(2000–1500 B.C.)
   According to the Assyrian King List, the first 17 Assyrian kings “lived in tents,” which means that they were little more than tribal leaders or sheikhs who dominated the region around the cities of Nineveh and Assur. One of these, Kikkiya, was said to have built a wall around Assur (around 2000 B.C.).
   Little historical information exists from the early period, and most documents concern mercantile enterprises outside Assyria. Assur became the base for a network of commercial activities that centered on the import of tin from the east (via intermediaries) and an intense import-export business with central Anatolia (tradingMesopotamian textiles against silver and copper).
   There was a break in the succession of Assyrian kings after the reign of Erishum II when the Amorite leader Shamshi-Addu (I) (reigned c. 1813–c. 1781), who originated from the west of Assur, acceded to the throne, having deposed Erishum. During his long reign of 32 years, he greatly enlarged his territory by attacking Babylonian cities, such as Sippar and Babylon, seizing control of Mari and the Habur valley with Shubat-Enlil. He controlled all the Assyrian cities, including Ekallate, Nineveh, and Assur, and the Tigris valley right up to the Zagros and farther south toward Elam. After his death, most of the conquered territories were lost, and Assyria remained a small north Mesopotamian kingdom until it became reduced to a vassal state of the powerful Mitanni following a raid by king Shaushtatar around 1500 B.C.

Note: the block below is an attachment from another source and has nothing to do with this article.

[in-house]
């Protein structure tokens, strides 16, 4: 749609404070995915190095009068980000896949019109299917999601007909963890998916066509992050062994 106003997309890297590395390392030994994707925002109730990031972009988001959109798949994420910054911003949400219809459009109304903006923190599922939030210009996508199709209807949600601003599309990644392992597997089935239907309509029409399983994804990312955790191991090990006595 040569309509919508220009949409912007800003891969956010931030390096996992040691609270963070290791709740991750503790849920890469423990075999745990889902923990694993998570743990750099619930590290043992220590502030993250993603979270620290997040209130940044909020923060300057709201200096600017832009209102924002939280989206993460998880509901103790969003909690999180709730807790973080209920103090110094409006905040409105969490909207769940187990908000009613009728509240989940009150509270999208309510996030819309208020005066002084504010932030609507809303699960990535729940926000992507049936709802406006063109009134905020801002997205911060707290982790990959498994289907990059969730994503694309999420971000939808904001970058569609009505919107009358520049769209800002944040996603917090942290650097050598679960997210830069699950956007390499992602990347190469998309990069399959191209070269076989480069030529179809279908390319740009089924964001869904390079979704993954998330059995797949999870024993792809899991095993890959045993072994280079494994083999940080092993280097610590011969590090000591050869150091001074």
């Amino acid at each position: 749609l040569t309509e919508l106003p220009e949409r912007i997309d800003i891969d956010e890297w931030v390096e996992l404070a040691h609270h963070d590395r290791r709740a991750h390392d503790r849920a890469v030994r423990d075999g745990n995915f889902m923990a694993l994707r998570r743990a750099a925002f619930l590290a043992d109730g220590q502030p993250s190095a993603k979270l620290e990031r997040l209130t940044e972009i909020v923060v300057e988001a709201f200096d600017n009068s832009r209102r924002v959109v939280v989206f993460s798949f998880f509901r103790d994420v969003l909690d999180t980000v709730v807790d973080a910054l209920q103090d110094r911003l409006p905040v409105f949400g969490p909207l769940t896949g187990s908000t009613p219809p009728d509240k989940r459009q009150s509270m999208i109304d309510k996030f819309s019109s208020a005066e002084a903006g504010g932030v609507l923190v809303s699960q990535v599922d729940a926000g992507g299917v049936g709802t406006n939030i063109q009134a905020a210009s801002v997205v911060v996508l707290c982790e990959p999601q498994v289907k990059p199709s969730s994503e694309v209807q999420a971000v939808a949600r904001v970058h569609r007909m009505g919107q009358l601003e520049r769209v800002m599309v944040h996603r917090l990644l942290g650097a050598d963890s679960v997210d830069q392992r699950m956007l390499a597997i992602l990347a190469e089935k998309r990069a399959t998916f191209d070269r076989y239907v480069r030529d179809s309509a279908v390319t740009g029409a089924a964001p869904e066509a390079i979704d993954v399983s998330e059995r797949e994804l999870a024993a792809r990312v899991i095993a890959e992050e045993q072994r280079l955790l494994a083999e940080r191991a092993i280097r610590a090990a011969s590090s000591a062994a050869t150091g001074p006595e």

See also OLD ASSYRIAN.

Historical Dictionary of Mesopotamia. . 2012.

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